Maya Blue: Painting from the Past in the Present

7th July 2021

The clay-dye composite 'Maya Blue' was made in Mesoamerica from as early as the third century CE until shortly after the conquest of the region by Spain in the 16th century. Codices, pottery, wall paintings and sculptures were painted with this pigment and today, Indigenous and non-Indigenous artists are recreating it using new practices.

The archaeological fascination with the ‘Maya blue’ pigment owes in part to its chromatic properties, which deteriorate little over time and are resistant to diluted mineral acids, alkalis, solvents, oxidants, reducing agents, moderate heat and biocorrosion.

Archaeologists and art historians have also pointed to the complex chemistry involved in its fabrication, as well as the aesthetic qualities associated with its application, particularly in wall-painting.

Although the colour was also used in the 16th century to decorate Franciscan churches in Yucatan, it ceased to be produced shortly thereafter and, as such, there have been no published studies of Indigenous methods in the process of making Maya Blue.


Some of the objects from the British Museum’s Mesoamerican collection still show traces of ‘Maya blue’.

Piece of plaster or stucco, Belize. Am1974,11.244
Mask made of pottery, Mexico. Am1856,0422.66
Stucco figure from Tulum, Mexico; Am1991,Q.3
Yaxchilan Lintel 24, Chiapas, Mexico. Am1923,Maud.4
Relief of maya glyph made of stucco, Belize. Am1938,1021.403
Pottery vessel in the shape of an inverted human-like head, Palenque, Mexico. Am1986,Q.78
Bird-shaped whistle made of pottery, Mexico. Am1844,0720.907

Maya Blue Palette

New perspectives

Scientists identified the characteristics of this pigment in the 1960s, defining it as a nanostructured material produced by heating palygorskite, a naturally occurring fibrous phyllosilicate mineral, with a needle-like structure together with a pre-Columbian species of indigo (either I.suffructicosa or I.guatalamensis, ch’oh in Yucatec Mayan).

Although they have long experimented with its fabrication, Indigenous and non- Indigenous artists in Southern Mexico are now producing the colour using Indigenous methodologies and artistic sensibilities.

Luis May y Eulogios añil Chemax
Muitle Plant ©Lorena Ancona

Muitle Plant ©Lorena Ancona

Maya Blue powder ©Luis May

Maya Blue powder ©Luis May

This project will overturn the interpretational frameworks that have, until now, been used to study this complex pigment, using an interdisciplinary framework comprising Indigenous epistemologies, artistic experimentation and materials science.

Not only will this politically engaged process elucidate aspects of the pre-Colombian pigment that have been ignored by scientists working in laboratories, it will also champion multivocal and local methodologies.

Pottery figure painted with Maya Blue ©Luis May

The contemporary artists affiliated to this project are currently adopting Indigenous methodologies to experiment with the pigment.

Preliminary ethnographic research has also shown that other blue dyes, such as those extracted from lonchocarpus spp. branches, may have been employed to produce Maya Blue.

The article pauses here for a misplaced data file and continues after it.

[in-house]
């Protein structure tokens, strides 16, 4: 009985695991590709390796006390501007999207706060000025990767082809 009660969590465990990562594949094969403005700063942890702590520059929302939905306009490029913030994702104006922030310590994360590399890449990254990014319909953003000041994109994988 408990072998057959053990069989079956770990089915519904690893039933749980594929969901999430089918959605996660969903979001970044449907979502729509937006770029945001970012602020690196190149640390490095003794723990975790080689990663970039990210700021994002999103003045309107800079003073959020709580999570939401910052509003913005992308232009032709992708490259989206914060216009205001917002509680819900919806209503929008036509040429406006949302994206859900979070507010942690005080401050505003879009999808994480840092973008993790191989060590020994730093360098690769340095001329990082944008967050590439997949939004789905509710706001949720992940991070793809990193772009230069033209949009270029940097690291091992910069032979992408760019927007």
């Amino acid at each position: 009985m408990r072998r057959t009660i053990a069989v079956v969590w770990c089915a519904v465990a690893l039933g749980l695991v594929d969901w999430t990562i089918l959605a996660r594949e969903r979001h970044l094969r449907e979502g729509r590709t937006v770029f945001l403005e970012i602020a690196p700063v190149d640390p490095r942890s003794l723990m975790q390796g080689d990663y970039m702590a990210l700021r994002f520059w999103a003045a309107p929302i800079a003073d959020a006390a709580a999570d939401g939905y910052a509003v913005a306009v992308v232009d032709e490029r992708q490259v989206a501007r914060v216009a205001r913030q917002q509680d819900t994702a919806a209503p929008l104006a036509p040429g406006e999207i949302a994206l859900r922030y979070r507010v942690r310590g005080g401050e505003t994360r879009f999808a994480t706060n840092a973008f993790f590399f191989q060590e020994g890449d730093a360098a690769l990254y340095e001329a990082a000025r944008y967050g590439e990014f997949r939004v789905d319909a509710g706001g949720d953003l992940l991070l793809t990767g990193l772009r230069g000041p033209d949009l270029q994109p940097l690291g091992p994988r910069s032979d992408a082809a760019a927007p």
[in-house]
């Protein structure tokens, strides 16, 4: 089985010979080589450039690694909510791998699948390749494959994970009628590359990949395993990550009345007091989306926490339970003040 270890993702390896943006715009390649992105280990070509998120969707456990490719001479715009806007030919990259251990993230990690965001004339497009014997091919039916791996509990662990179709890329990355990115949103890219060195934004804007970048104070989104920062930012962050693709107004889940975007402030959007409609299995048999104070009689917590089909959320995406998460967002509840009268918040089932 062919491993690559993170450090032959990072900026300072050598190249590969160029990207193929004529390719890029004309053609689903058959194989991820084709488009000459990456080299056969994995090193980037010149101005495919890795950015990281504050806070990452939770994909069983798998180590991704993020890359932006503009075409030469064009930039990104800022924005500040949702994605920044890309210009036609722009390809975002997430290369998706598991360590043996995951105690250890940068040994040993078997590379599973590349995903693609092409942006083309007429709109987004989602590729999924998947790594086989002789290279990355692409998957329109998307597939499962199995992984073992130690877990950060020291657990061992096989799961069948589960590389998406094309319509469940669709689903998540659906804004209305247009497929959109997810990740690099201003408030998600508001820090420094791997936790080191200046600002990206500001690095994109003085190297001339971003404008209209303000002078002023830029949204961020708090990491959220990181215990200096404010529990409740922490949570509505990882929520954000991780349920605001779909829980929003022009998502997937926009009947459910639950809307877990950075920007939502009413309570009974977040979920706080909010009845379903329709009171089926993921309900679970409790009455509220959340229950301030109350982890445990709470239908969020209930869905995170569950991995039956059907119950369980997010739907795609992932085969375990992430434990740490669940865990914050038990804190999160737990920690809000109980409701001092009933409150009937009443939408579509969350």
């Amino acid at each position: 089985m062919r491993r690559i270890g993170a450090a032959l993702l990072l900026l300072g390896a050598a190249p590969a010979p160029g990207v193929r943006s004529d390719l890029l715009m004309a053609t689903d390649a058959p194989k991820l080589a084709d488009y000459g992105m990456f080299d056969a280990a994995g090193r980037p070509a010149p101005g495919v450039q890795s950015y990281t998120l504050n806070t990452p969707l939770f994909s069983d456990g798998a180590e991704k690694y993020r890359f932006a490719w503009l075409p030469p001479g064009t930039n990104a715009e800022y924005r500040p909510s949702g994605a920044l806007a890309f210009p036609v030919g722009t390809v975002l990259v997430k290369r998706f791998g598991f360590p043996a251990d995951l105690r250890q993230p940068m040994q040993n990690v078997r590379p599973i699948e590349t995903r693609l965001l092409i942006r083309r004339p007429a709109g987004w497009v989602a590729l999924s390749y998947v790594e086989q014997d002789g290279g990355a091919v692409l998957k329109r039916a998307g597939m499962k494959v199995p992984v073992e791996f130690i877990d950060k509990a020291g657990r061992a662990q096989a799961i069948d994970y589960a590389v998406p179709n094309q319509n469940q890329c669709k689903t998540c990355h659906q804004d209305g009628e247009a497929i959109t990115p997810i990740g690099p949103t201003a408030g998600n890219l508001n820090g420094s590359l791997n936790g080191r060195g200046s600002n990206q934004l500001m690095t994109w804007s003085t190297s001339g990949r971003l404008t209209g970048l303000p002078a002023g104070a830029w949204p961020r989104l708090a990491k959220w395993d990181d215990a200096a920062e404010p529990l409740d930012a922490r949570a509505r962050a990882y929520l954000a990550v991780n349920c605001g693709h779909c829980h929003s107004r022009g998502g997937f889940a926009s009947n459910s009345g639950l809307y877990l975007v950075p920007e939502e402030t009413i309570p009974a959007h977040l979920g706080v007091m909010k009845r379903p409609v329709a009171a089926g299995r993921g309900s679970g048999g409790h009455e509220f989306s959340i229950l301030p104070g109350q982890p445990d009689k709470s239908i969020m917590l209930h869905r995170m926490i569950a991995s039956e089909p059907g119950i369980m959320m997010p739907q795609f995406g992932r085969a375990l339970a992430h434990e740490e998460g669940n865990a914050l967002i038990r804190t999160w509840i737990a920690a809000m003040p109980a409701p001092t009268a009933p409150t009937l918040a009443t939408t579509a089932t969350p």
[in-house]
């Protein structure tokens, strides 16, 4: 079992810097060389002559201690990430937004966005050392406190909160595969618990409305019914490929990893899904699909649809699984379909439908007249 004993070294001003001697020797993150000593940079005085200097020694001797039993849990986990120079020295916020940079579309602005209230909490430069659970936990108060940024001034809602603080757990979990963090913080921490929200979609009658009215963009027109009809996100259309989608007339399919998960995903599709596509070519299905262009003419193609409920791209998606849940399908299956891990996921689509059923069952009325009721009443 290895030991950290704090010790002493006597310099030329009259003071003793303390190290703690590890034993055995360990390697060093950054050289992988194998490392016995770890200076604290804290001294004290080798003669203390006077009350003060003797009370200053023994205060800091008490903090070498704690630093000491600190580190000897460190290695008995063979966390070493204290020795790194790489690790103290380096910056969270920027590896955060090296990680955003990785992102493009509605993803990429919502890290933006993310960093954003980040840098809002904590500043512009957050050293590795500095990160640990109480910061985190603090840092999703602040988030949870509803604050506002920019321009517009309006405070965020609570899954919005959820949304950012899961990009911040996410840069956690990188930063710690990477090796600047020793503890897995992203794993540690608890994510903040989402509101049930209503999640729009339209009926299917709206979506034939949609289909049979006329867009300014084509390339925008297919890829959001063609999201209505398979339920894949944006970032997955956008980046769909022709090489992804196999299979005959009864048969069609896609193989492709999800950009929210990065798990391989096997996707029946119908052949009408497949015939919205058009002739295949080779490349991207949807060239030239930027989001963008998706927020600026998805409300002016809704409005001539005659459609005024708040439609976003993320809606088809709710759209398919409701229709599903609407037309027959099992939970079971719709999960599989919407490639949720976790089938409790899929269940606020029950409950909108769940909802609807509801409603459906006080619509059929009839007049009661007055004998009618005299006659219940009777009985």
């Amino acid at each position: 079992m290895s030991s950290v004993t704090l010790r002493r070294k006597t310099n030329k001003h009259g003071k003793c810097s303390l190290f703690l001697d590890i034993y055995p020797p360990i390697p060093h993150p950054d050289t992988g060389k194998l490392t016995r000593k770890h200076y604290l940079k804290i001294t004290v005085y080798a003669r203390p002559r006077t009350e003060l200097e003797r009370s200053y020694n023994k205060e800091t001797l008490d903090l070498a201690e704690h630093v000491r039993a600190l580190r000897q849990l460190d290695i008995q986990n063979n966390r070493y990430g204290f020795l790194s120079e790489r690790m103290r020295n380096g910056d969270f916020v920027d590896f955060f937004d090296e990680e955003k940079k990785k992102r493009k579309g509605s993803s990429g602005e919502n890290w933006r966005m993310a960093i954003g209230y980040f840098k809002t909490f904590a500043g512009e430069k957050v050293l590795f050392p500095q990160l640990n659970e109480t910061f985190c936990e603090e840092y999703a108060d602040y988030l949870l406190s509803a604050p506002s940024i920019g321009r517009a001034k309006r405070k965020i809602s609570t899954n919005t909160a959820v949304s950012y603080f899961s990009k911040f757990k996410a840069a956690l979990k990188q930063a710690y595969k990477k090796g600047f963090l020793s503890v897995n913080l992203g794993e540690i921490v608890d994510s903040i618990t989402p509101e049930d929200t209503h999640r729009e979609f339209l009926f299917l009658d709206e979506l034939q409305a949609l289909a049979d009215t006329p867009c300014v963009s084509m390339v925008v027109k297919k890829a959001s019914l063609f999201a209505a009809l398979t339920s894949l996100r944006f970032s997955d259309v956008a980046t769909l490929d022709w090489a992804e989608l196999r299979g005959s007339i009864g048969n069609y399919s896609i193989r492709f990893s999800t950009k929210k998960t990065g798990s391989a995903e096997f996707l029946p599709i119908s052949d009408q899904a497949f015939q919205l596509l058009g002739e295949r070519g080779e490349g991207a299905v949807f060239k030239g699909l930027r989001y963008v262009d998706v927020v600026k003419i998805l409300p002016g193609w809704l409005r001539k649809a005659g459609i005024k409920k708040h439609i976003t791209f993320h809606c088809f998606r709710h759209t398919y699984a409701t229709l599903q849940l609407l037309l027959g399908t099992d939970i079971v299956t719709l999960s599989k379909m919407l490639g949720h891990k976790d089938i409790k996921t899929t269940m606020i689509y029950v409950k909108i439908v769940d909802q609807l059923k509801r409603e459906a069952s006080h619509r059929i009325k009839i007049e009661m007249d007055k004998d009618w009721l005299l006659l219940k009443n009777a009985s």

These species are endemic to Mesoamerica and may have been used in place of indigofera spp. in certain regions; however, the Franciscan missionaries may have avoided their use because of their Indigenous religious significance: Lonchocarpus violaceus, for example, was (and continues to be) widely used to make the Maya alcoholic ritual drink, balché.


This project will analyse the molecular composition of contemporary Maya Blue alongside traces of the pigment on British Museum collections to compare Maya Blue made using contemporary Indigenous methods with those made in a laboratory.

The research group hypothesises that local processes and materials more closely resemble the blue in historical sources and pigments. These analyses on objects may also identify alternative sources of blue colourants to indigo and Maya Blue, such as the use of Justicia spicigera (muitle) and Commelina coelestis.

Moreover, this project aims to acknowledge the multi-temporality of heritage – as well as the importance of emphasising Indigenous culture continuity. The researchers, some of whom are Indigenous, are predominantly from the region and as such, the project constitutes an ontological appropriation of heritage interpretations by Indigenous and local people.

Publications related to women’s and maternal health with Wixárika communities by the author of this exhibition


Gamlin, Jennie B. (2013)
Shame as a barrier to health seeking among indigenous Huichol migrant labourers: An interpretive approach of the “violence continuum” and “authoritative knowledge”
Social Science and Medicine 97 75-81

Gamlin, Jennie B. (2023)
Wixárika Practices of Medical Syncretism: An Ontological Proposal for Health in the Anthropocene
Medical Anthropology Theory 10 (2) 1-26

Gamlin, Jennie B. (2020)
“You see, we women, we can’t talk, we can’t have an opinion…”. The coloniality of gender and childbirth practices in Indigenous Wixárika families
Social Science and Medicine 252, 112912

Jennie Gamlin and David Osrin (2020)
Preventable infant deaths, lone births and lack of registration in Mexican indigenous communities: health care services and the afterlife of colonialism
Ethnicity and Health 25 (7)

Jennie Gamlin and Seth Holmes (2018)
Preventable perinatal deaths in indigenous Wixárika communities: an ethnographic study of pregnancy, childbirth and structural violence BMC
Pregnancy and Childbirth 18 (Article number 243) 2018

Gamlin, Jennie B. and Sarah J Hawkes (2015)
Pregnancy and birth in an Indigenous Huichol community: from structural violence to structural policy responses
Culture, health and sexuality 17 (1)